Working with the inline editor is very convenient in the beginning, but it makes your pipeline definition only exist within the Codefresh UI and therefore goes against the basic principles of infrastructure as code. Once you are happy with how your pipeline works you should commit it to a Git repository (which can be the same one that has the source code of the application or a completely different one).
You can click on the Inline YAML header and switch it to Use YAML from URL.
You can then copy and paste a URL to a raw Codefresh YAML file. This will allow you to load a Codefresh YAML from any public URL. Notice that a raw URL is needed in the case of GitHub.
As an example, instead of using
https://github.com/codefresh-contrib/example-voting-app/blob/master/codefresh.yml you should enter
Once you create your pipeline you can also click on the top tab called Settings for some extra parameters.
- Pipeline Name: the name of your pipeline (useful for working with the Codefresh CLI)
- Pipeline ID: the ID of your pipeline (useful for working with the Codefresh CLI)
Note that the Pipeline Name and ID are interchangeable when working with the Codefresh CLI
- Pipeline Description: a freetext pipeline description
- Pipeline Tags: One or more tags used for access control
- Public Build Logs: If enabled, the pipeline’s builds will be viewable by users without a Codefresh account
- Badges: simple images that show you the last build status
- Pipeline Concurrency: the maximum amount of concurrent builds (1-15 or unlimited) – set this when your pipeline has only one trigger
- Trigger Concurrency: the maximum amount of concurrent builds per trigger (1-15 or unlimited) – set this when your pipeline has multiple triggers
- Build Termination: various toggles for when a build from the pipeline should terminate
- Once a build is created terminate previous builds from the same branch
- Once a build is created terminate previous builds only from a specific branch (name matches a regular expression)
- Once a build is created, terminate all other running builds
- Once a build is terminated, terminate all child builds initiated from it
The Pipeline and Trigger Concurrency limits are very important as they allow you to define how many instances of a pipeline can run in parallel when multiple commits or multiple pull requests take place. Notice these limits are unrelated with parallelism within a single pipeline.
Some common scenarios are:
- a pipeline that uses a shared resource such as a database or queue and you want to limit how many pipelines can access it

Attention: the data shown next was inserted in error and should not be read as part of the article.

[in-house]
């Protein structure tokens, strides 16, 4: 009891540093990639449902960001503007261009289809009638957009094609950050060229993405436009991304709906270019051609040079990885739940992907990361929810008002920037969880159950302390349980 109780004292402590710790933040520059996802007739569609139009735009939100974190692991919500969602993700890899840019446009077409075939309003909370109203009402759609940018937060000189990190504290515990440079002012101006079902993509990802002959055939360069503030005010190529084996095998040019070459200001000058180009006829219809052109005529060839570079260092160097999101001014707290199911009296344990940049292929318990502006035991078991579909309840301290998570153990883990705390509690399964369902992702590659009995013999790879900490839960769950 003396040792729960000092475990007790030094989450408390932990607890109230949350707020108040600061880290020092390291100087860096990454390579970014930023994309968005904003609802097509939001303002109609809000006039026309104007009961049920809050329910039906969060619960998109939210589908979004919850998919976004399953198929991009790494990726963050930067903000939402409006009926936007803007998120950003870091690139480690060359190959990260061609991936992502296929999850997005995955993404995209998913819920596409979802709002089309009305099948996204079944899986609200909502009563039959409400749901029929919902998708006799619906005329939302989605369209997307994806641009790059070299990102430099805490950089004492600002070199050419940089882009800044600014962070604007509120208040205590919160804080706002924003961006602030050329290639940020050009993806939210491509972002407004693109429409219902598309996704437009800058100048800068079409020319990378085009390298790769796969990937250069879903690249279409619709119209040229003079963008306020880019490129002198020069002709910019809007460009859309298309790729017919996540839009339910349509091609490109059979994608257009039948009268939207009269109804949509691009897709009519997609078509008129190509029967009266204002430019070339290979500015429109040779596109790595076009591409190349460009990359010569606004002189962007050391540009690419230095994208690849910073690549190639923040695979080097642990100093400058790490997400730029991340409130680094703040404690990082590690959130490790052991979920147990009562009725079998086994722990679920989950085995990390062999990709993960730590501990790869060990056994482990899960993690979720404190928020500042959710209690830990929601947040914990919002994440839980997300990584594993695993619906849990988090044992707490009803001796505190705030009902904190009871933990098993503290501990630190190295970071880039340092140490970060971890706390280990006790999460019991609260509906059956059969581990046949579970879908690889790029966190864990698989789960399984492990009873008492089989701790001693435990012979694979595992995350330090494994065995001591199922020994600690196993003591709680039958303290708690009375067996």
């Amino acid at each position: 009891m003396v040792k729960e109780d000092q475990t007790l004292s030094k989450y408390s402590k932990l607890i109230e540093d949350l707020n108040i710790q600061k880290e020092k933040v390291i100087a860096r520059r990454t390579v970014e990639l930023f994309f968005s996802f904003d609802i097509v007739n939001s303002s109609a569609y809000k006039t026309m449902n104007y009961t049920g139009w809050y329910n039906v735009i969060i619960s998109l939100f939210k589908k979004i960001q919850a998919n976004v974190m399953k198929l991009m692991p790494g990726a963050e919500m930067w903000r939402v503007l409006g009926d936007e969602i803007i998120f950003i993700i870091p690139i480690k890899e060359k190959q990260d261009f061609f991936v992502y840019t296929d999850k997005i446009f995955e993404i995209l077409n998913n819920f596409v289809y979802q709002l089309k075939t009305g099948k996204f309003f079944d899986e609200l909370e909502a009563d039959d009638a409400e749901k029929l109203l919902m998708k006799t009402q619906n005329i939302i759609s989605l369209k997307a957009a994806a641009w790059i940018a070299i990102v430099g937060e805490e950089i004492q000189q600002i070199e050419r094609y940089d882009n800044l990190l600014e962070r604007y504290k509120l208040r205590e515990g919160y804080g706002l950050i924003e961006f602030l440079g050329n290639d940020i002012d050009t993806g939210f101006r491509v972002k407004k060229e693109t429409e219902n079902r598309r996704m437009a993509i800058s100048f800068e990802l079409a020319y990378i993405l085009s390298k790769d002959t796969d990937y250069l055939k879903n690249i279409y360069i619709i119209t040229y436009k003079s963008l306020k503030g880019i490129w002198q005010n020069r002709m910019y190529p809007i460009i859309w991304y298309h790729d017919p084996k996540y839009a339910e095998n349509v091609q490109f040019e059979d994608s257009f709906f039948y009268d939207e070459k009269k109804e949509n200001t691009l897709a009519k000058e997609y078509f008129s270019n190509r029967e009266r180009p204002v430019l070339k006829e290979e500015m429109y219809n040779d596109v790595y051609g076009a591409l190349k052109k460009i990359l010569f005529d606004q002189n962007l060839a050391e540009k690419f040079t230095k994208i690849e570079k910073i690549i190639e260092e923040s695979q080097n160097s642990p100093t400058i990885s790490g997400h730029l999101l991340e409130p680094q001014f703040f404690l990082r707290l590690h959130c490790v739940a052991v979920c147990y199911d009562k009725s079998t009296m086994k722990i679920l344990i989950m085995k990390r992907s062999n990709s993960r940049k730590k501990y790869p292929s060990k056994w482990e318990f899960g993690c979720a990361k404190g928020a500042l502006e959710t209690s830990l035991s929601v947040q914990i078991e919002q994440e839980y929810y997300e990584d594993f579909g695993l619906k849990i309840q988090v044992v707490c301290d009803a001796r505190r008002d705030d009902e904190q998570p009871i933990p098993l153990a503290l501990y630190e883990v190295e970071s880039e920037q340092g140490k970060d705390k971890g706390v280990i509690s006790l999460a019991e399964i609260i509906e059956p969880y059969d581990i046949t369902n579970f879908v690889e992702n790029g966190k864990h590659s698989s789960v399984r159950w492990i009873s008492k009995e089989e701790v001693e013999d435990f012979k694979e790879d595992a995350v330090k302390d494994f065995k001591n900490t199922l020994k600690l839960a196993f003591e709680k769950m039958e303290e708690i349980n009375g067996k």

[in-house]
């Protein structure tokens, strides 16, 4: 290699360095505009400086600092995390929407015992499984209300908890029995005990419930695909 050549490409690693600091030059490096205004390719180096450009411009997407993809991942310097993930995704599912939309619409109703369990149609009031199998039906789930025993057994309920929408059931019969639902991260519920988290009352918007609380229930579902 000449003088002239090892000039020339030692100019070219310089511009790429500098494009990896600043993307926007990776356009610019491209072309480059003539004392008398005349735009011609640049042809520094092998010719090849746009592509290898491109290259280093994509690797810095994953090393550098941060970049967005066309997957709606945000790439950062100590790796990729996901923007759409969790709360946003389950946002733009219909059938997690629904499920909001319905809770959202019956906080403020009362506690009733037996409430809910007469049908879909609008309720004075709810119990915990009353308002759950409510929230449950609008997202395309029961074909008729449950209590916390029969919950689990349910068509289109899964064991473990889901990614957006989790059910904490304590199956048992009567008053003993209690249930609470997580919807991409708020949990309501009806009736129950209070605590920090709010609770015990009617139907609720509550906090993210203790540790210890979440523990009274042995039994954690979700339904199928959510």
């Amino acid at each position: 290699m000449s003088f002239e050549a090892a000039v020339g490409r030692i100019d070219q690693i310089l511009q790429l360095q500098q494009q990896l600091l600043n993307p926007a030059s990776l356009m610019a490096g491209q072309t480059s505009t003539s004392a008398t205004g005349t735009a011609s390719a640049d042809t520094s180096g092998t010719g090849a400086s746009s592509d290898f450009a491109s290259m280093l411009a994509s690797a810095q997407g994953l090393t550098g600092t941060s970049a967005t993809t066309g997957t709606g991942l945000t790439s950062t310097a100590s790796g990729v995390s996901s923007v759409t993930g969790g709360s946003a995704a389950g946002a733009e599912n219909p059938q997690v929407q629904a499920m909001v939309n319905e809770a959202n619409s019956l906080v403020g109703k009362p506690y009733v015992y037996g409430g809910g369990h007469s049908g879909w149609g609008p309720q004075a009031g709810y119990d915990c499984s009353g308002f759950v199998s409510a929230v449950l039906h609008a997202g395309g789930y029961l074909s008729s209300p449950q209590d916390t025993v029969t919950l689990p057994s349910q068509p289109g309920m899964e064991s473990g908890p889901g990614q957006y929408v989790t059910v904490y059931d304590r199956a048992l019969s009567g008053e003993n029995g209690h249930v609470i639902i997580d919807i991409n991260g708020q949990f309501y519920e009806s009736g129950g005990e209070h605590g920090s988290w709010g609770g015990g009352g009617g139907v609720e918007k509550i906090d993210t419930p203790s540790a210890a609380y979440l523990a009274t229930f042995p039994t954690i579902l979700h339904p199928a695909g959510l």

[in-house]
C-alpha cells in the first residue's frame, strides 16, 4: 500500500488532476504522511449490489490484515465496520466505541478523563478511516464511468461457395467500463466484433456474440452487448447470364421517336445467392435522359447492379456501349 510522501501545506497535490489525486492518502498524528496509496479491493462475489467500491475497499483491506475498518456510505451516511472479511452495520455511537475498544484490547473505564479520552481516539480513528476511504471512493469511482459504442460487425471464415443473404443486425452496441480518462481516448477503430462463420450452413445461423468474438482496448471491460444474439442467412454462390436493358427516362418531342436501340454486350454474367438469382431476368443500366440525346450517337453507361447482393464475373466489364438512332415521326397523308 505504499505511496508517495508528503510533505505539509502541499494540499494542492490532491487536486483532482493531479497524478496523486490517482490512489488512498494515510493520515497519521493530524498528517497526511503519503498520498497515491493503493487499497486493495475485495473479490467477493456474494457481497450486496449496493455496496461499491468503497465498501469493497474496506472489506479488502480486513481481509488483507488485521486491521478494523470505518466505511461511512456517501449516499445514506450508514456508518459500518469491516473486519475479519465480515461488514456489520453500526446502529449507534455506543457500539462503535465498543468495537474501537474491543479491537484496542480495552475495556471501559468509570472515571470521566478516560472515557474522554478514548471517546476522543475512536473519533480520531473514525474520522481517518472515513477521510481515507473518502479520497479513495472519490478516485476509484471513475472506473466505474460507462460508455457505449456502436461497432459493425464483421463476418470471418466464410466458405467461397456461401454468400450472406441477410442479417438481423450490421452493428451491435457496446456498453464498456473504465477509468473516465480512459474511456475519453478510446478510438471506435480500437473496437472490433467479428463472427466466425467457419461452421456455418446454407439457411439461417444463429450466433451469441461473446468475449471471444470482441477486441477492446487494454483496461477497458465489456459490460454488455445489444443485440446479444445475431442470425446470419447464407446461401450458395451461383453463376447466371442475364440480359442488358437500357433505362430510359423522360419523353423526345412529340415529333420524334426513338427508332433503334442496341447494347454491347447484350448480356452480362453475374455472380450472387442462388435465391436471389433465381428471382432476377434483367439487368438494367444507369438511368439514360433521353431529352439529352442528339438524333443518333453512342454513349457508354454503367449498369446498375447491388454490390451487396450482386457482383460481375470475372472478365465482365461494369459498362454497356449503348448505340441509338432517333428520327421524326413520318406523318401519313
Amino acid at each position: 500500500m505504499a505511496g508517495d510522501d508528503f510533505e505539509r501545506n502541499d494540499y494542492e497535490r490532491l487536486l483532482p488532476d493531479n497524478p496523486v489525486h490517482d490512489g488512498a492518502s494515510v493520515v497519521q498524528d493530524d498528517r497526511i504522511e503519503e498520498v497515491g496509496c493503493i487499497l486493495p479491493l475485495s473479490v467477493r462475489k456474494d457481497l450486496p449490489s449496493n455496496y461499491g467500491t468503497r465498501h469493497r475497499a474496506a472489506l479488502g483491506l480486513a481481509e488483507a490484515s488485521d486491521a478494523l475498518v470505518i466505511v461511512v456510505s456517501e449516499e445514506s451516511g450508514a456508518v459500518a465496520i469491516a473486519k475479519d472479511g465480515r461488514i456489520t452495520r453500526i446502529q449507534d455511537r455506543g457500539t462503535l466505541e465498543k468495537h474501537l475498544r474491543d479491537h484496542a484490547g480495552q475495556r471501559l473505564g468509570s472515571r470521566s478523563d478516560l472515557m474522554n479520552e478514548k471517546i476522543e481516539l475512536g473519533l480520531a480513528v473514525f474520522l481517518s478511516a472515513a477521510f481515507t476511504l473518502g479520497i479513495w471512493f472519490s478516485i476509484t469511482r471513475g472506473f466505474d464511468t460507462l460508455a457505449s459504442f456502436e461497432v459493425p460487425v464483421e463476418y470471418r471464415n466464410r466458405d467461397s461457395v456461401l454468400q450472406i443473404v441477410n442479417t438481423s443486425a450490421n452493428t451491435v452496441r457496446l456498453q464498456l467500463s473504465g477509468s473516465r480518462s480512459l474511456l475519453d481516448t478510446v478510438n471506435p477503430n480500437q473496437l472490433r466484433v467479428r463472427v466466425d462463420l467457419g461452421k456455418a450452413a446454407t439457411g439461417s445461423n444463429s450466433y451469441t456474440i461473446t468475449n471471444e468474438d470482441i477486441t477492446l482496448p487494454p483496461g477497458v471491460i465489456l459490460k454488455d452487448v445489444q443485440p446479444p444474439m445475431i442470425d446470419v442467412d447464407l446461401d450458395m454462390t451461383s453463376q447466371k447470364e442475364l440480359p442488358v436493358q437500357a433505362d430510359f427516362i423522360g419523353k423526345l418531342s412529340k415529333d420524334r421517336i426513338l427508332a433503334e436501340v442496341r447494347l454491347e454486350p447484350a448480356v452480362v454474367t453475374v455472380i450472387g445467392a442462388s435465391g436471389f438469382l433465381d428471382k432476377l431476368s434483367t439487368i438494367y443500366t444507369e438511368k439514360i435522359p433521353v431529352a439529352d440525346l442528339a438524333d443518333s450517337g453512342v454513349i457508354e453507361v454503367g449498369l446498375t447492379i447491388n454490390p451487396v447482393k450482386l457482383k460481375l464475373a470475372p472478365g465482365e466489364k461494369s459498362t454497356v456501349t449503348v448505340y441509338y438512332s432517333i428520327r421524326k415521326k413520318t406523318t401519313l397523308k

- a pipeline that deploys to a single production environment (in most cases you only want one active pipeline touching production
The Build Termination settings are useful for pipelines where you commit too fast (i.e. faster then the actual runtime of the pipeline). All these settings allow you to lesser the build instance for pipelines when too many triggers are launched at the same time. You will find them very useful in cases where too many developers are performing small commits and builds take a long time to finish (i.e. build takes 10 minutes to finish and developers perform multiple pushes every 2 minutes)
Some common scenarios are:
- You are interested only on the latest commit of a branch. If pipelines from earlier commits are still running you want to terminate them.
- You don’t want to wait for children pipelines to finish (i.e. when a pipeline calls another pipeline) or when a new build starts for a parent pipeline.
In a big organization you might have some reusable scripts or other resources (such as Dockerfiles) that you want to use in multiple pipelines. Instead of fetching them manually in freestyle steps you can simply define them as external resources. When a pipeline runs, Codefresh will fetch them automatically and once the pipeline starts the files/folders will already be available in the paths that you define.
Currently Codefresh supports the automatic fetching of files or folders from another Git repository. To create an external resource click the Add Resource button and choose
- The Git repository that contains the files/folder you wish to bring in the pipeline workspace
- The branch from the Git repository that contains the files/folders you wish to bring in the pipeline workspace
- The source folder in the GIT repo (use relative path)
- The target folder in the pipeline workspace where the file folder will be copied to (use absolute path)
Once the pipeline starts, all files will be available to all freestyle steps in the paths mentioned in the target folder field. You can define multiple external resources in a single pipeline.
- Runtime Environment: (by default this is set to SAAS)
- Runtime OS: (by default this is set to Linux)
- Resources Size:
- Small (recommended for 1-2 concurrent steps))
- Medium (recommended 3-4 steps)
- Large (recommended 5-6 steps)
Pipelines that do not belong to any project
Although we recommend adding all your pipelines to a project, this is not a hard requirement. You can create pipelines that do not belong to a project from the Pipelines section on the left sidebar. If you have a Codefresh account created before May 2019 you might already have several pipelines that are like this.
If you change your mind, you can also add detached pipelines (i.e. pipelines that are not part of a project) manually from the 3-dot menu that is found on the right of each pipeline.
Pipelines that belong to a project will mention it below their name so it is very easy to understand which pipelines belong to a project and which do not.